The Supreme Court of Canada will hear the following appeals this week including the highly anticipated R. v. Cole, about a high school teacher who was charged after nude photos of a Grade 10 student were found on a laptop issued to him by his regional school board. The photos were ruled inadmissible by the Ontario Court of Appeal a year ago on the principle that Cole had a right to expect his personal files on the computer’s hard drive would remain private.
May 14 — Federal Court — Callaghan v. Chief Electoral Officer of Canada
Administrative law: This case relates to expenses during the 2006 federal elections. The chief electoral officer wouldn’t reimburse certain expenses submitted by some Conservative party candidates because he was concerned that the party might have incurred the advertising costs but then transferred them to the candidates since it had almost reached its spending limit. The candidates successfully challenged the officer’s decision before the Federal Court but the Federal Court of Appeal allowed the appeal.
May 15 — Ontario — R. v. Cole
Charter of Rights and Freedoms: Richard Cole was a computer science high school teacher. One of the school’s information technologists found naked photos of a female student on Cole’s computer, which he had accessed through another student’s email account. He was charged with possession of child pornography and fraudulently obtaining data from another computer hard drive. At trial, the judge determined that Cole’s s. 8 Charter rights had been violated and excluded the evidence. The Court of Appeal then allowed the appeal and remitted the case for trial. There is a publication ban in the case.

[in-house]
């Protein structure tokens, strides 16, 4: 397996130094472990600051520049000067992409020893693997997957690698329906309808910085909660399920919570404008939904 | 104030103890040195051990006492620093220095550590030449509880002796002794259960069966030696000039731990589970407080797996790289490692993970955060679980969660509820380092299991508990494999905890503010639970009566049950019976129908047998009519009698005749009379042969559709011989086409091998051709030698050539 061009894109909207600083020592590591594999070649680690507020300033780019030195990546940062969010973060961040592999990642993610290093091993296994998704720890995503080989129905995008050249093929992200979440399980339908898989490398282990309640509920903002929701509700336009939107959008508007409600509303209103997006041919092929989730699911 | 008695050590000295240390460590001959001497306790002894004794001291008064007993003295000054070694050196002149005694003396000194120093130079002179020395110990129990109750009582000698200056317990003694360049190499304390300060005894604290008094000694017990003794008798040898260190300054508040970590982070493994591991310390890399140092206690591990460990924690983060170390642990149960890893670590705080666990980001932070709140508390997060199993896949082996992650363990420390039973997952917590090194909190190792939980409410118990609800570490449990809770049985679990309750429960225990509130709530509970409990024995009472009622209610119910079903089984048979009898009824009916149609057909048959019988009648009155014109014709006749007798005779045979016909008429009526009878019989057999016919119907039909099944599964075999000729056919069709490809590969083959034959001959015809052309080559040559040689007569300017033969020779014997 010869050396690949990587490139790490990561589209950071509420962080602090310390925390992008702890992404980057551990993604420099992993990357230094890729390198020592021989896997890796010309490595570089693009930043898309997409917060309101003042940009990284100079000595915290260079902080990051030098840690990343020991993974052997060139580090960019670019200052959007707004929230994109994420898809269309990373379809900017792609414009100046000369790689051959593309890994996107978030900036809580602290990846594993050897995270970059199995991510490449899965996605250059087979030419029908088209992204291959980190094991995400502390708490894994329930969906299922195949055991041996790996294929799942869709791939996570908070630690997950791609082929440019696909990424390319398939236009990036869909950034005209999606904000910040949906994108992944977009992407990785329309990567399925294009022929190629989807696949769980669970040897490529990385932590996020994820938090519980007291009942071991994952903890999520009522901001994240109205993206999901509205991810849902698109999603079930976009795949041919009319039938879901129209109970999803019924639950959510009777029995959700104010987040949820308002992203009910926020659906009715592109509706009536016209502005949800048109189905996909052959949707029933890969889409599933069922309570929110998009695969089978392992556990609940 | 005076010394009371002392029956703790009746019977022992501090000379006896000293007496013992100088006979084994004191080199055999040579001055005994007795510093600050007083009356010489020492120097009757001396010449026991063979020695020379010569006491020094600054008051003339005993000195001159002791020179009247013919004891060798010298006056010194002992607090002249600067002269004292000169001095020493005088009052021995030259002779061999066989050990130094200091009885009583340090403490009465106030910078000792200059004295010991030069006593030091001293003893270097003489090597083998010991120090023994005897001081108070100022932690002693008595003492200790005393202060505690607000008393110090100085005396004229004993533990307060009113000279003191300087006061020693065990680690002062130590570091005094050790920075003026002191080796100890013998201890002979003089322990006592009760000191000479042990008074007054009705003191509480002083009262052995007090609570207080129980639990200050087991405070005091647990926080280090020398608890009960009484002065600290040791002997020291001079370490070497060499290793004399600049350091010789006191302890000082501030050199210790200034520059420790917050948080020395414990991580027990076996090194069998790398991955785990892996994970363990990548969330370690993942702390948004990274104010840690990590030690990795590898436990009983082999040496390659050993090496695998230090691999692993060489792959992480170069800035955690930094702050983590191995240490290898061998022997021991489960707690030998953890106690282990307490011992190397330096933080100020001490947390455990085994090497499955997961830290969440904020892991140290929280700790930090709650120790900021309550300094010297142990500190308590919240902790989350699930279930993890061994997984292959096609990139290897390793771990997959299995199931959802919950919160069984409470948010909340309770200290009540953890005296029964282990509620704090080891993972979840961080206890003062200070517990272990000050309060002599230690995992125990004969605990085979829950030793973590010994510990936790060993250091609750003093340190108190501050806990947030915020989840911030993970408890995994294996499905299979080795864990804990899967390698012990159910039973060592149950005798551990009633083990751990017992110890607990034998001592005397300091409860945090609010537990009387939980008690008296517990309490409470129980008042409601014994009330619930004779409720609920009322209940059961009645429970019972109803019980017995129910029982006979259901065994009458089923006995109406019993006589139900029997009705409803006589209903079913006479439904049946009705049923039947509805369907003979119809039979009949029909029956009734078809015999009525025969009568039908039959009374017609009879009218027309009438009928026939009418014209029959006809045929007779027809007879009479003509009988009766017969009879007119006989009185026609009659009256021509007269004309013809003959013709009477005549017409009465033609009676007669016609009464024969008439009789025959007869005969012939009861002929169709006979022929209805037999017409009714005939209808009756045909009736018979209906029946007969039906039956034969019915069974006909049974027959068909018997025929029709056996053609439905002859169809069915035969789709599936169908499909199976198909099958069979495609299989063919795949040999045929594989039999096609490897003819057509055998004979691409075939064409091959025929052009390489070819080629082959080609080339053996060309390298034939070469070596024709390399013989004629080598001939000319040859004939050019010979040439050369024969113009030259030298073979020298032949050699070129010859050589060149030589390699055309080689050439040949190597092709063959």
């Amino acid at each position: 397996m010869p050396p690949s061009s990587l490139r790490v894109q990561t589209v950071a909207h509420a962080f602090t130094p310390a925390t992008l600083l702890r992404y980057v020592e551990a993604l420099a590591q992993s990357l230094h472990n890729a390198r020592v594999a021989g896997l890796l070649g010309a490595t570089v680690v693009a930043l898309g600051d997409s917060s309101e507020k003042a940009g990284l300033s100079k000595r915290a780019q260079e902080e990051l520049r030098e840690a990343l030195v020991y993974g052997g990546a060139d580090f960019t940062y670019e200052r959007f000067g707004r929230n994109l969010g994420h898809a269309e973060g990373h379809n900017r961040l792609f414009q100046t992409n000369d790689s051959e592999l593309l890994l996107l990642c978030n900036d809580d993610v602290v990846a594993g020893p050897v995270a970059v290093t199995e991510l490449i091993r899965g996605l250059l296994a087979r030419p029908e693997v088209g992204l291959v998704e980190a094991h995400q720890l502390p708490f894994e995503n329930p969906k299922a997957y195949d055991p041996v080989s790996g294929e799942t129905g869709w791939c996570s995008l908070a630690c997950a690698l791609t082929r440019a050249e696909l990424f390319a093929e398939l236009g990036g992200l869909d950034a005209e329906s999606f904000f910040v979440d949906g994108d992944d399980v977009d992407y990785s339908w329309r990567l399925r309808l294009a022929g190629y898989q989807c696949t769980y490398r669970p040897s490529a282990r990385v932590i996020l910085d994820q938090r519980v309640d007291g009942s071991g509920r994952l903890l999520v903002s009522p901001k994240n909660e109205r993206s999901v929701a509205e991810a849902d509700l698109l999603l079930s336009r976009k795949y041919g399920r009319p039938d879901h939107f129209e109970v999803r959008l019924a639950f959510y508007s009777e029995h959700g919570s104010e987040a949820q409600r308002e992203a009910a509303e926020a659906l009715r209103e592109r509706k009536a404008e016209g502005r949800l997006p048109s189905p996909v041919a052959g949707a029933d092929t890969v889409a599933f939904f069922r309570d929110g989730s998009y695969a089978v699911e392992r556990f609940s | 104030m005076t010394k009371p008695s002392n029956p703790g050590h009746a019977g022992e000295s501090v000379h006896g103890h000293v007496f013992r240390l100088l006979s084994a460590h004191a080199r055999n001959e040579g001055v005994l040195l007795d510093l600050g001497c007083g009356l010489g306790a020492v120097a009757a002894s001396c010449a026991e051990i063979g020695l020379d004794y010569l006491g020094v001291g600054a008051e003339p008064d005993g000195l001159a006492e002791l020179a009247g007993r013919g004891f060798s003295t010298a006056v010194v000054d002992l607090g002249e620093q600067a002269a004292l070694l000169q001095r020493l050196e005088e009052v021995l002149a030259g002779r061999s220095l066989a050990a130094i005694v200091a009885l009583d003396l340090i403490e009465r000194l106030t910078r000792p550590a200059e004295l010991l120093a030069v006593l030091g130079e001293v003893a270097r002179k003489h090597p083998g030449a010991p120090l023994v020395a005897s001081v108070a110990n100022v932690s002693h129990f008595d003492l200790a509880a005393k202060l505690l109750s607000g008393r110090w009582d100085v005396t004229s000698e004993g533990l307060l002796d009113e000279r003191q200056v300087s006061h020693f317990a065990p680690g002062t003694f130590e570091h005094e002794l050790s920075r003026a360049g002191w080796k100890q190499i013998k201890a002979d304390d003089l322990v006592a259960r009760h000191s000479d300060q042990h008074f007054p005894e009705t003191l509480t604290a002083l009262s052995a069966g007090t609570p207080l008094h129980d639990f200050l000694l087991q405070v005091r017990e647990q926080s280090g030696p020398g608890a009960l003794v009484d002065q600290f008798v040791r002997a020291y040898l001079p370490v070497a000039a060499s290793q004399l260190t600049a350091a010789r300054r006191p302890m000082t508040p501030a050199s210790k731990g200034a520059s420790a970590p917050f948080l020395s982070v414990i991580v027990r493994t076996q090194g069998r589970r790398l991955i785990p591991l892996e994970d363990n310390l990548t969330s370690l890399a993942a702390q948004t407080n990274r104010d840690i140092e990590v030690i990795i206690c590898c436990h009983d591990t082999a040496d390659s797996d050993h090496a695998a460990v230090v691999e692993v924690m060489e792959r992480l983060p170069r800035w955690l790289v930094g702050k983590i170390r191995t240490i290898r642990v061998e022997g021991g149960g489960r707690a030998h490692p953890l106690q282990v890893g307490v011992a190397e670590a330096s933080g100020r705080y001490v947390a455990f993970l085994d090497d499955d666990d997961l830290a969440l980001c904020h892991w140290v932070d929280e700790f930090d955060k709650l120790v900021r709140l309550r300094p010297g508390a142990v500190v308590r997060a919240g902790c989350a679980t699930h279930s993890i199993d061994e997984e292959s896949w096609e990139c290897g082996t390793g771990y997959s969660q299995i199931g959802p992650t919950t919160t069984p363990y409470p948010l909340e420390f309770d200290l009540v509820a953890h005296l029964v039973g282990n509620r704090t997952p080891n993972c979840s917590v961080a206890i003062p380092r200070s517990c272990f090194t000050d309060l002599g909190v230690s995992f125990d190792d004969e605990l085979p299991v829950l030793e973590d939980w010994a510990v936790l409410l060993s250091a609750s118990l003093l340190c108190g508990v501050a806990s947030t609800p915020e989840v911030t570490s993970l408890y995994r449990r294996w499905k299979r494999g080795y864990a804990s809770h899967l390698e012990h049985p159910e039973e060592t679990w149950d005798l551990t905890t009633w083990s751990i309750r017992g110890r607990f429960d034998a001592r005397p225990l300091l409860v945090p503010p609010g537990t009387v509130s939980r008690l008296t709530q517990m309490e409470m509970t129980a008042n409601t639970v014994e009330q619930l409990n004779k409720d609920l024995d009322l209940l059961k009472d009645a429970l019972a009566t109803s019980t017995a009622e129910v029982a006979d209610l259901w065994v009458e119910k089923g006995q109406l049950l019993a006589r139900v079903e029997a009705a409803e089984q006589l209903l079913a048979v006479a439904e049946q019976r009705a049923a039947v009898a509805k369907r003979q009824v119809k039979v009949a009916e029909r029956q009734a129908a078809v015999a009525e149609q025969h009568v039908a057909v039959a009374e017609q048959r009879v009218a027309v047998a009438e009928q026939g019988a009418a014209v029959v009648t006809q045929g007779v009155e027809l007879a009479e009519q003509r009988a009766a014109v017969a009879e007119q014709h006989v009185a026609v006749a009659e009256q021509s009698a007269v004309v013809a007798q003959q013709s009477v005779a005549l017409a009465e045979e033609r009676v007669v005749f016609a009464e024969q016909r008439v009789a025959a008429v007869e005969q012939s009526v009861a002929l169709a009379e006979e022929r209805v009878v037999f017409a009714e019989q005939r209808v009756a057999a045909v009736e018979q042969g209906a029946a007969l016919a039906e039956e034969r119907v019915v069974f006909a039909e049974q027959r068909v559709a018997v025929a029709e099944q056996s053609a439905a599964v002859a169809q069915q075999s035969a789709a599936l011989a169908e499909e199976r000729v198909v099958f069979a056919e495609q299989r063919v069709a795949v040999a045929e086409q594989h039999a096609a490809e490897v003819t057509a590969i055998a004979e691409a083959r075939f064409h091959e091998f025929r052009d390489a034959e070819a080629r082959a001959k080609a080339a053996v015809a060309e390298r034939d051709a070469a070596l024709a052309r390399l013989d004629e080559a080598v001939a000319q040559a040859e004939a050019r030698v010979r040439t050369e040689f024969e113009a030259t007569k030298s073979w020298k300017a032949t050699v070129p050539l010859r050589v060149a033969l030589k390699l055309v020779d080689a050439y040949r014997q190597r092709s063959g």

May 16 — Nova Scotia — Aucoin v. R.
Charter of Rights and Freedoms: Brendan Aucoin was convicted of possessing cocaine for the purposes of trafficking. On appeal, he argued that his s. 8 Charter rights had been violated when the police officer conducted a pat-down search, which the majority of the Court of Appeal dismissed.